A Texas money transfer company has pleaded guilty to federal charges that it failed to adequately maintain an anti-money laundering (AML) program, letting $167 million move overseas without oversight.
Three people, including two of Ping’s major customers, have already pleaded guilty to transmitting illegally gotten funds using the company’s service.
One person, Collins Orogun, has admitted to accepting a free in exchange for transferring funds for scammers. Among these fraudsters were men who preyed on women online, forging romantic relationships and then asking for money to help with emergencies.
As PYMNTS reported earlier this year, these types of scams are on the rise, according to a study by Scotland’s TSB Bank and reports from the FBI and Federal Trade Commission (FTC). In many cases, victims are losing thousands of dollars, or even their life savings.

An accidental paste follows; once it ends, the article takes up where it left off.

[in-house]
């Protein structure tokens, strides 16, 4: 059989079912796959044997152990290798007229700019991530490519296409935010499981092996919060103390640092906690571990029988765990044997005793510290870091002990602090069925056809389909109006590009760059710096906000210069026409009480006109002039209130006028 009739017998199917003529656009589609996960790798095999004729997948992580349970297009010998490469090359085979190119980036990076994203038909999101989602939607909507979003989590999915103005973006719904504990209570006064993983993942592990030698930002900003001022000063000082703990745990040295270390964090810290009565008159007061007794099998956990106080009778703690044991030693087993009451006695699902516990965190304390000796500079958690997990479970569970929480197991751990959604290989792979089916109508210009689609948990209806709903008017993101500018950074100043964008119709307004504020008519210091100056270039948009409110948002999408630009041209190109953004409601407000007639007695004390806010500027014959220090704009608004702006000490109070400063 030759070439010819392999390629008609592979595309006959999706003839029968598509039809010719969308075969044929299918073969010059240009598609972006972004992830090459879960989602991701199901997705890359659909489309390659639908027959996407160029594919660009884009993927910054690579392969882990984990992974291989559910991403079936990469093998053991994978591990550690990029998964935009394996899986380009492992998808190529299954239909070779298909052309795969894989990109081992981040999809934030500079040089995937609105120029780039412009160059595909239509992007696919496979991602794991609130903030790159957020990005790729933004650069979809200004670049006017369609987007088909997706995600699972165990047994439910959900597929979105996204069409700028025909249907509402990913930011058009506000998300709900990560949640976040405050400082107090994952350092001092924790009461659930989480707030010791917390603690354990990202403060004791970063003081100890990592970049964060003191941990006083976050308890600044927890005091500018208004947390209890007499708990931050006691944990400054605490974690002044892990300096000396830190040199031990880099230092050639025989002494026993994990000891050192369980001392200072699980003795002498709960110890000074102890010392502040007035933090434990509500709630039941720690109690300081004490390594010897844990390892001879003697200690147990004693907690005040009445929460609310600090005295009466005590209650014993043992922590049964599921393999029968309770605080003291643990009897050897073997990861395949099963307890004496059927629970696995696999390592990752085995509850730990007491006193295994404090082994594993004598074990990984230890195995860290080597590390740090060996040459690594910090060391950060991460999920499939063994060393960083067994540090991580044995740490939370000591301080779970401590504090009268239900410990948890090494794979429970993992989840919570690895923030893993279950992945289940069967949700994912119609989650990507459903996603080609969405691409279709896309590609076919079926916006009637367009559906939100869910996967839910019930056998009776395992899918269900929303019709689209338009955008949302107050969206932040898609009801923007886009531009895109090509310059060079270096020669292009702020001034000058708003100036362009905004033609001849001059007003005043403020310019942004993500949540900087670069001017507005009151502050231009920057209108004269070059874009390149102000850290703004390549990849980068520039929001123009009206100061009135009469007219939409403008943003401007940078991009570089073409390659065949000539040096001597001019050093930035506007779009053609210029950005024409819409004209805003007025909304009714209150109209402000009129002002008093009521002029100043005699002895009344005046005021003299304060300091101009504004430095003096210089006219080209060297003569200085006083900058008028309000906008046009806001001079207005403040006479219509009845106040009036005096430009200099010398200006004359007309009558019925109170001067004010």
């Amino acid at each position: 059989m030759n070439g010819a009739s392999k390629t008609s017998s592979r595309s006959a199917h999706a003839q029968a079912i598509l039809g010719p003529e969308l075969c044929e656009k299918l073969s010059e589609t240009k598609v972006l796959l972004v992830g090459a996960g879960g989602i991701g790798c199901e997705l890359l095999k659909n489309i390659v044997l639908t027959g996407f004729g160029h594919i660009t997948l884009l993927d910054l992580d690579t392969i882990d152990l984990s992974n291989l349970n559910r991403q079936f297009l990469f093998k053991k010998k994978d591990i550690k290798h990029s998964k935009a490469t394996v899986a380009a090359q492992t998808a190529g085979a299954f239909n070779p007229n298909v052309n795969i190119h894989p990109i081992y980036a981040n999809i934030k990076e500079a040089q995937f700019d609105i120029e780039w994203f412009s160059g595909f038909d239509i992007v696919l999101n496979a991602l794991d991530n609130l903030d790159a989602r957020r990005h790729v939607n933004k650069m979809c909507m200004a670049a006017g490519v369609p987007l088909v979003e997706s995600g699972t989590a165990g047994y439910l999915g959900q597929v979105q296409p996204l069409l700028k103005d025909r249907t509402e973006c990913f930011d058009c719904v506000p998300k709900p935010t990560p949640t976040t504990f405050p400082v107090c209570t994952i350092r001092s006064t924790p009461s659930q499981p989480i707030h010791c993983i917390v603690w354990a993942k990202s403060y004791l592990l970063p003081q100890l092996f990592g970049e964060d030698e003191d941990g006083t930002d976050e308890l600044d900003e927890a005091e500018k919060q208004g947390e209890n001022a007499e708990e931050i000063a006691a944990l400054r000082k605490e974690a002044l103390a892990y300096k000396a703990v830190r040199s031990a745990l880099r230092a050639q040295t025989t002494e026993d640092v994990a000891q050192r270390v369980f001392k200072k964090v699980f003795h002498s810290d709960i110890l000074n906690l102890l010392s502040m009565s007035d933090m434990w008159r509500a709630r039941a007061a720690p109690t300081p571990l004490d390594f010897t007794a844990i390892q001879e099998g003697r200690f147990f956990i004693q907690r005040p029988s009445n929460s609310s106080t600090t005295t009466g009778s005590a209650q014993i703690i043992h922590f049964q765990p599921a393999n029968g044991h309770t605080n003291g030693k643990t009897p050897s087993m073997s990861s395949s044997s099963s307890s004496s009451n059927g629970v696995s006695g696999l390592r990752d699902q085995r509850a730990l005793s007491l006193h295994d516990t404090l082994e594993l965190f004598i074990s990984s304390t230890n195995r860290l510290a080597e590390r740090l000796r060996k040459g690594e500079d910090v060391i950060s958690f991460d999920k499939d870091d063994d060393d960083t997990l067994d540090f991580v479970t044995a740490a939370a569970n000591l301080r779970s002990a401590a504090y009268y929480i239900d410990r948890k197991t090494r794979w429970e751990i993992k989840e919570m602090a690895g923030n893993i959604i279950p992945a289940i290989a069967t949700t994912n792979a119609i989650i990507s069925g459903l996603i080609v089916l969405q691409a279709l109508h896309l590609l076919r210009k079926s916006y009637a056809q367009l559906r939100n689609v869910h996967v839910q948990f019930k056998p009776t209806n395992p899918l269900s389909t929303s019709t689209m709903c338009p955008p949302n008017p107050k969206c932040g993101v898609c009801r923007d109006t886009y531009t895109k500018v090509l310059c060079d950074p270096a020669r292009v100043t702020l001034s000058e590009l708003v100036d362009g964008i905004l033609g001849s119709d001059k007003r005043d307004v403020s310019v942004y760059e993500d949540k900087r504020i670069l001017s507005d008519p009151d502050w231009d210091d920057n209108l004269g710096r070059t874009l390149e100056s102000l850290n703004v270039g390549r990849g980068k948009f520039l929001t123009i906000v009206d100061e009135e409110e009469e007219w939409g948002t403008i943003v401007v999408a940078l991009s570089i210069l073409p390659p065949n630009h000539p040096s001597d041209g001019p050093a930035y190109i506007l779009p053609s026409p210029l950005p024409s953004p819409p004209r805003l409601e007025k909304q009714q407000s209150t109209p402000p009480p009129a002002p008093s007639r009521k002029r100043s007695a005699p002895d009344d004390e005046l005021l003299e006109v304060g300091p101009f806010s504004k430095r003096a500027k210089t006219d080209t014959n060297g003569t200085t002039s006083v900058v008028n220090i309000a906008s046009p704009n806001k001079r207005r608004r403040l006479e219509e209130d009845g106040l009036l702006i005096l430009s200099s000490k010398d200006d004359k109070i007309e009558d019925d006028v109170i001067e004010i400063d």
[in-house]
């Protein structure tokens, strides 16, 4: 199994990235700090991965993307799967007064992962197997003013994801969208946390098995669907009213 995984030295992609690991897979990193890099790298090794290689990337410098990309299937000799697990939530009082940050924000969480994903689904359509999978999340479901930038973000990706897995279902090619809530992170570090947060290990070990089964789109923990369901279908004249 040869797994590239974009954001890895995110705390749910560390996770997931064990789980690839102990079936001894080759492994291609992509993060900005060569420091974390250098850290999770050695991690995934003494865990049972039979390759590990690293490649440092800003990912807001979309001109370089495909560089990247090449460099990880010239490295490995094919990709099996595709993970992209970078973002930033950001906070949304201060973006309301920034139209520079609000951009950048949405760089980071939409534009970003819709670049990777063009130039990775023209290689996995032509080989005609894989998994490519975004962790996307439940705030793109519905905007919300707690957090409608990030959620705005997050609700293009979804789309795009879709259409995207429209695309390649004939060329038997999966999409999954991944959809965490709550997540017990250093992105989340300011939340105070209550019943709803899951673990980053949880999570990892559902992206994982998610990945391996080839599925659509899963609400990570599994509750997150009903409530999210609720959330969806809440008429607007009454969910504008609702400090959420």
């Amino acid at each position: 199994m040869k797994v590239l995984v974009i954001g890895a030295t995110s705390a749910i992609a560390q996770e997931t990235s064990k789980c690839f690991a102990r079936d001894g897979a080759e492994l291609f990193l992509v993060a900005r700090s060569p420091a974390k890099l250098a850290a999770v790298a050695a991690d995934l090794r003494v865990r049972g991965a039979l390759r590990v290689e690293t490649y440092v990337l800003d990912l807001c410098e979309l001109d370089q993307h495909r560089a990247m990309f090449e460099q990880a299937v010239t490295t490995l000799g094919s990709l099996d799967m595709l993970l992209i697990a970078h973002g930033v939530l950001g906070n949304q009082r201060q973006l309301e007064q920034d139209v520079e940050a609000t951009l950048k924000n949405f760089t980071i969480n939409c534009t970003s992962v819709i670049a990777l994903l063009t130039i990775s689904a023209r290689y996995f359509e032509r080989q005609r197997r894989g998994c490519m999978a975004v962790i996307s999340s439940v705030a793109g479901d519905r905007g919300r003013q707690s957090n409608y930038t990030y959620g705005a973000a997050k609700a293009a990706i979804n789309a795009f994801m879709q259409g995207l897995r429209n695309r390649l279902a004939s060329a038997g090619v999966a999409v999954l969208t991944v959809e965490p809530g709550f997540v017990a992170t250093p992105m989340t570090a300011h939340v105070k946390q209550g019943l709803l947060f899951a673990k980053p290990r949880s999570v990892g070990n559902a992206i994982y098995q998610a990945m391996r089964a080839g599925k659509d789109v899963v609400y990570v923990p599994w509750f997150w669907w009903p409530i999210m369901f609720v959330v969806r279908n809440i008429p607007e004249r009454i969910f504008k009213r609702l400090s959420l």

Romance fraud jumped by 91% during COVID-19, TSB found, with the average victim getting cheated out of an estimated $8,300. The fake relationships lasted an average of 62 days, with the longest one lasting nearly three years.
Ping CEO Anslem Oshionebo and Ping COO Opeyemi Odeyale have also pleaded guilty to failure to maintain an effective anti-money laundering program and were sentenced to 27 months in prison, the Justice Department said.
Aleoghena Okhumale, the company’s IT and business development manager, was sentenced to 42 months in prison after admitting to knowingly transmitting illegally-derived funds, the department said.
Meanwhile, Ping itself pleaded guilty to failing to file a single suspicious transaction report — which it was required by law to do — over a three-year period, despite many questionable transfers. While the company told state regulators it had an AML policy, the company admitted it allowed more than 1,500 customers to violate these rules.
In addition, Ping pleaded guilty to carrying out money transmissions in states where it wasn’t licensed to do so.